Tuesday, August 16, 2016

Yay for Uber!

Last I heard, Uber was worth more than General Motors.

I owned a taxi for five years, and was it an eye-opener. For one thing, all taxi companies are corrupt. The laws concerning taxis are corrupt – their purpose is to protect the multi-millionaire owners of the cab companies. The drivers don’t count.

The head of the County Taxi Commission was a corrupt old bastard named John Hill, now deceased and I’m sure broiling in Hell. He used to try to extort money from the company owners. I saw him do it twice. He thought it was his due, and used to threaten the owners that if they didn’t pay him off he would do things to them.

I didn’t drive in the county but I knew a man who owned some airport taxis, and I knew Hill from him. Like all the corrupt he had sex, money and drug problems.

I’ve never seen such corruption as in the cab business. One airport cab company was owned by an old crazy woman, clearly in her 70s but who dressed as if it was 1966 – miniskirts and go-go boots. The first time I saw her from across the street I thought, “What the hell is that?” When I told some drivers what I saw they explained the situation.

She also stabbed her rich husband to death, put a nick on her arm, hid in the closet, said intruders did it -and got away with it. That’s how she ended up owning a cab company.

As far I as I’m concerned there should be no laws at all concerning cabs. It’s none of the government’s business, and it doesn’t protect the drivers or the public at all. Background checks, fingerprints – all worthless. We had one guy who had been in prison for child molestation, but still somehow got a taxi license. The owner of one company I worked for was a convicted felon – he got caught running a city-side gambling operation.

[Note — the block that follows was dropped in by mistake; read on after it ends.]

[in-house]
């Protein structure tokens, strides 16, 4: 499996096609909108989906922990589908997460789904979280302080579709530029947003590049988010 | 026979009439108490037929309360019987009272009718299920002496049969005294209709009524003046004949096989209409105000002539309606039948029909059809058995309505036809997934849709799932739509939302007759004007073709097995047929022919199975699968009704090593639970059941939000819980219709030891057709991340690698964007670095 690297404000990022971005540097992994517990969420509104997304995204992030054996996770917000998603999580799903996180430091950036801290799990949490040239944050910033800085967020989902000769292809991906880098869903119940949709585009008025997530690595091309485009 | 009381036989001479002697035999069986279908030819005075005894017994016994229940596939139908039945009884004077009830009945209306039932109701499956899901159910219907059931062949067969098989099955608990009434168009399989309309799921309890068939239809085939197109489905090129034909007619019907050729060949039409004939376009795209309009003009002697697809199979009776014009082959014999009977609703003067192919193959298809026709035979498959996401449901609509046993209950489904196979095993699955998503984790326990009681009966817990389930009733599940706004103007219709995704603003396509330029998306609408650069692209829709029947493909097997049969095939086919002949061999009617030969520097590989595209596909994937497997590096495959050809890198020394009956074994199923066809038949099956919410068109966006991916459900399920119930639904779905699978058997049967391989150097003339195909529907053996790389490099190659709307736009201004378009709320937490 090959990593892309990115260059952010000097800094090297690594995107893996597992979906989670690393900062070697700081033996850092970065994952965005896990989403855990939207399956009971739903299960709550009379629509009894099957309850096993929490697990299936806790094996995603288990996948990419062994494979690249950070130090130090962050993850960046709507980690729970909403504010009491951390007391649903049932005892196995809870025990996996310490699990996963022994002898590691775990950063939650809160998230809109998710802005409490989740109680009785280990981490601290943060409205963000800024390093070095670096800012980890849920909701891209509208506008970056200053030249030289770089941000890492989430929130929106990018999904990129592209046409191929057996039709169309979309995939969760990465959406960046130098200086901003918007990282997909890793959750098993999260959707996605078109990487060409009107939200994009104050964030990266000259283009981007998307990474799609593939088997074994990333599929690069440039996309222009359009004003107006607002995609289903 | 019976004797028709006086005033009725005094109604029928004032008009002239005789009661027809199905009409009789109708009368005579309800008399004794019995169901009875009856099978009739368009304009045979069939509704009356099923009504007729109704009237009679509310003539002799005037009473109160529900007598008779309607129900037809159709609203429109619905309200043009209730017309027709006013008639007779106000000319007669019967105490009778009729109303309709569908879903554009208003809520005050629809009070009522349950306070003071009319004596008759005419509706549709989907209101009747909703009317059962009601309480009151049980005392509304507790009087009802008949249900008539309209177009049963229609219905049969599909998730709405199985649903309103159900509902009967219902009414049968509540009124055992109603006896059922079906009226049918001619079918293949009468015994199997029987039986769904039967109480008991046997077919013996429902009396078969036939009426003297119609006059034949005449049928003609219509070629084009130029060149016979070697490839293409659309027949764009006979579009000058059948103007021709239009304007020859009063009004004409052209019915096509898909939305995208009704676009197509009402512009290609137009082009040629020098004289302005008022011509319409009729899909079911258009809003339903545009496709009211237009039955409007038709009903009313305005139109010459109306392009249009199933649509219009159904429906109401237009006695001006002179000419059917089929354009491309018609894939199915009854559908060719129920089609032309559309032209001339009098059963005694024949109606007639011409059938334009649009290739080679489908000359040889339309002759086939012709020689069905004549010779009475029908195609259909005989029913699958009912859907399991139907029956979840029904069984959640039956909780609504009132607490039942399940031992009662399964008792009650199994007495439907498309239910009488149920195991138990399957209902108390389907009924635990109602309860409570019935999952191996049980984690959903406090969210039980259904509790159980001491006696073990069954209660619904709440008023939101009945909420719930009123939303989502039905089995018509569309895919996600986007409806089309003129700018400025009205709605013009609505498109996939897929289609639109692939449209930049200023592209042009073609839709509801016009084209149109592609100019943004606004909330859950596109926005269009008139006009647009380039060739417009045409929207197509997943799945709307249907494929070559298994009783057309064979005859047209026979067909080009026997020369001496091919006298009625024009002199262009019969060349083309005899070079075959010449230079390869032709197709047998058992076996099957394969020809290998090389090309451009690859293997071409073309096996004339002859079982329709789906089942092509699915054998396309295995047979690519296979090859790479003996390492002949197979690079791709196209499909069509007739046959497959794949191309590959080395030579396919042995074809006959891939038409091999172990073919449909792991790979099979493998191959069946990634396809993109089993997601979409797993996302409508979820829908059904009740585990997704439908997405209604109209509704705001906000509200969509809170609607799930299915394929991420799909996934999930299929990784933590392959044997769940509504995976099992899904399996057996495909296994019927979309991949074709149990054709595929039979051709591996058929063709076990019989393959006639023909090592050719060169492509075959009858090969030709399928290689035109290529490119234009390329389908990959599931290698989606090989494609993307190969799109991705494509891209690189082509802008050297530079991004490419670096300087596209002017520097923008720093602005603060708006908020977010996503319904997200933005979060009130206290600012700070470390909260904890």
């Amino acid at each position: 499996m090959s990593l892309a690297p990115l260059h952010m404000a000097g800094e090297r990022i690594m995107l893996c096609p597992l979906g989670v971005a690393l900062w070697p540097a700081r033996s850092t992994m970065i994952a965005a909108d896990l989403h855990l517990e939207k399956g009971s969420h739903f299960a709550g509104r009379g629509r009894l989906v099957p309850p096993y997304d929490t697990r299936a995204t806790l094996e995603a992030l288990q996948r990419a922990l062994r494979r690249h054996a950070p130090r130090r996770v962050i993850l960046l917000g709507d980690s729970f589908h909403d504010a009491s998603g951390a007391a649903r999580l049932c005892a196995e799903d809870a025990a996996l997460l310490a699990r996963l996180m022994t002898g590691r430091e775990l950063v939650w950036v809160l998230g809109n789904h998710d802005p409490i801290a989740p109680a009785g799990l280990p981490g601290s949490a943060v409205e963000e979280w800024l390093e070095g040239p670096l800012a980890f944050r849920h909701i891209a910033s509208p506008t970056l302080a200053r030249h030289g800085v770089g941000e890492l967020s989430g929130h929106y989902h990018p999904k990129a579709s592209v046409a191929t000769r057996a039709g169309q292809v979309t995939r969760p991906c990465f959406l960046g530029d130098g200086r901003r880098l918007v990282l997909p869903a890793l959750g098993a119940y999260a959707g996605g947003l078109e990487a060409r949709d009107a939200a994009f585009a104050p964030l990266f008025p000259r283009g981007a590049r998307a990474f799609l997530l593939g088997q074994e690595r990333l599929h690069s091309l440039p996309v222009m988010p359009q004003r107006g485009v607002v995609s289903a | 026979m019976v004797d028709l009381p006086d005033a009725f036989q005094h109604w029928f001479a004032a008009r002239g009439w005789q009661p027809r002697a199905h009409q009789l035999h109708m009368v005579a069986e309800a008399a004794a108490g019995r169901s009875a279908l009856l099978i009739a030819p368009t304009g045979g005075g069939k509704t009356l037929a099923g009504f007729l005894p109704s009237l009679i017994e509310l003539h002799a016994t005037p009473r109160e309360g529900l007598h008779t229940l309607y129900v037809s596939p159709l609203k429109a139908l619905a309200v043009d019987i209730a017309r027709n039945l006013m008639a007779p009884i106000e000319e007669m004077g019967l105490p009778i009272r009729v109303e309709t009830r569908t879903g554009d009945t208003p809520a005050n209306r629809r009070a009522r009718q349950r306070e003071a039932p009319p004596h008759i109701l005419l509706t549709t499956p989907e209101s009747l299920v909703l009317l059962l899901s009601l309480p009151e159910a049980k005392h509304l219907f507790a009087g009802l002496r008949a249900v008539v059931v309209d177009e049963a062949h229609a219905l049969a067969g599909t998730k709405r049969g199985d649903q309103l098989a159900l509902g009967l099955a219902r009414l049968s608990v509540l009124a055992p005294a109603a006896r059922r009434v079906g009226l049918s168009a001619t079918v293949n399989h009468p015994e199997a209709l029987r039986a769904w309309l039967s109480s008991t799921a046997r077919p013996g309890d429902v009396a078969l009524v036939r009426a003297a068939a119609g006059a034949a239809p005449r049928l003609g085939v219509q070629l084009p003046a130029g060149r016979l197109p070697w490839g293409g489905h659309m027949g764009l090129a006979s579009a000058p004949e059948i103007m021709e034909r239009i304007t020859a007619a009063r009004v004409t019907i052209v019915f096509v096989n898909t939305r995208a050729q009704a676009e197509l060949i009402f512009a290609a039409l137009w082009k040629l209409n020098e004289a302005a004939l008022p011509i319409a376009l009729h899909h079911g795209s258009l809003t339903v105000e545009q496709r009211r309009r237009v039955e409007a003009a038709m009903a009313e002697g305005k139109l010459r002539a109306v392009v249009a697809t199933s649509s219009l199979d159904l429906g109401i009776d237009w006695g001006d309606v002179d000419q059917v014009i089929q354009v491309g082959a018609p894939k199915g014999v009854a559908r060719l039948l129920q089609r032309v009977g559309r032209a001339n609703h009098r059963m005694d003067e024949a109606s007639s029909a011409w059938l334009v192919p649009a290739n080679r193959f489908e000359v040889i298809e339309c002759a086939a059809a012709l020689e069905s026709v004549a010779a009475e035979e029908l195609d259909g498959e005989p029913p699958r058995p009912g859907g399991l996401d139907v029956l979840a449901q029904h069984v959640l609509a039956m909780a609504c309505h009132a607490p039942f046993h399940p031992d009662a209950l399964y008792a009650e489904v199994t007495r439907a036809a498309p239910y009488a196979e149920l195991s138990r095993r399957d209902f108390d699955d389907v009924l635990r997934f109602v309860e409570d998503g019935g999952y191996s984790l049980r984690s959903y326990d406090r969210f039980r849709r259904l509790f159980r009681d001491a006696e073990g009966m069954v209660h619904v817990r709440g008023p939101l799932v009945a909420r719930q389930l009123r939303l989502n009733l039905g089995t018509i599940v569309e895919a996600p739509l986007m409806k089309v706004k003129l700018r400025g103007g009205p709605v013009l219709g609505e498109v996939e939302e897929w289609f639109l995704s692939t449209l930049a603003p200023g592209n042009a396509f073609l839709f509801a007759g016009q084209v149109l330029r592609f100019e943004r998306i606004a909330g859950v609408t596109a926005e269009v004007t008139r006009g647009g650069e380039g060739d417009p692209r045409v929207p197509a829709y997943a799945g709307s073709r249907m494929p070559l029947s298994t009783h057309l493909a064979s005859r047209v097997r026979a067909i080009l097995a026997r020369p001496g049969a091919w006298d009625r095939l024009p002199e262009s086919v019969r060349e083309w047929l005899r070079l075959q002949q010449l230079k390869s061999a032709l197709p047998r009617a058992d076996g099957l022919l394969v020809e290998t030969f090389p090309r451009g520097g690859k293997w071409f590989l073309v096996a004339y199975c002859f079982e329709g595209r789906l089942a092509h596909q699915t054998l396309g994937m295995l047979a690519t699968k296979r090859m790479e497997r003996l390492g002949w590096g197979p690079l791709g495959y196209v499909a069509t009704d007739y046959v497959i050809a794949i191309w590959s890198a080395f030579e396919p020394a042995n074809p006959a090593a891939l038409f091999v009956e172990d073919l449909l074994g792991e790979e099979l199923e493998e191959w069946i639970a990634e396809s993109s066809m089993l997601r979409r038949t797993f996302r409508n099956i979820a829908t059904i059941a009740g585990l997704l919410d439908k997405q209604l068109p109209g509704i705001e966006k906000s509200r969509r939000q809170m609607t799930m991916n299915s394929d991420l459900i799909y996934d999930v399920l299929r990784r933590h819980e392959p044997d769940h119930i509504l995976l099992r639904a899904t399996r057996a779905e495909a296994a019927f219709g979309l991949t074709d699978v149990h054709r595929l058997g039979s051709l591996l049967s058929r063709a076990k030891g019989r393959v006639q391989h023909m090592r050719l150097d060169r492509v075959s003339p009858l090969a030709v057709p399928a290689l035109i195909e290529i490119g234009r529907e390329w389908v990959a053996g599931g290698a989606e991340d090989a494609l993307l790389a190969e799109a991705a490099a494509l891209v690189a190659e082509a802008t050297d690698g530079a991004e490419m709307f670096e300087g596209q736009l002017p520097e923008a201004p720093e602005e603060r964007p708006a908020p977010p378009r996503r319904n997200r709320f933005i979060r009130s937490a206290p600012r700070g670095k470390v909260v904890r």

Such scum as the child molester never had the brains to own a taxi, so they rented them. At least at Uber you have to own your car, and they’ll even finance one for you, of course at an astronomical interest rate.

All cabs should be owned by the drivers. It automatically gets rid of the riffraff. Which reminds me – there is a reason the Founding Fathers only wanted property owners to be allowed to vote.

Owning a taxi was the best job I ever had. It was a party. The drivers were great – the ones who had the brains and ambition to buy their own cabs. The criminal lowlifes rented their cabs day by day.

Every law I’ve seen concerning taxis was about protecting the cab company owners. Not surprisingly a lot of laws are about protecting the wealthy from competition by people smarter and more ambitious than they are.

3 comments:

Anonymous said...

If someone's not an Uber fan yet, he should try getting a normal regulated cab on a Friday night in a big city. A friend and I tried to split a cab last year when we were both too tired for our respective bus rides and long walks. I tried calling a cab service from a neighboring suburb that I had used several times before, but they weren't legally allowed to pick us up half a mile over the city line. We called a local service that said they'd pick us up in fifteen minutes. Forty-five minutes later, we got on a bus.

Bob Wallace said...

You got it. Government-regulated cabs generally can only pick up in certain areas. One block outside - nope.

paulmurray said...

Here in Canberra, the cabs are owned by investors in Sydney and Melbourne. One argument for Uber is that it keeps the money in the city.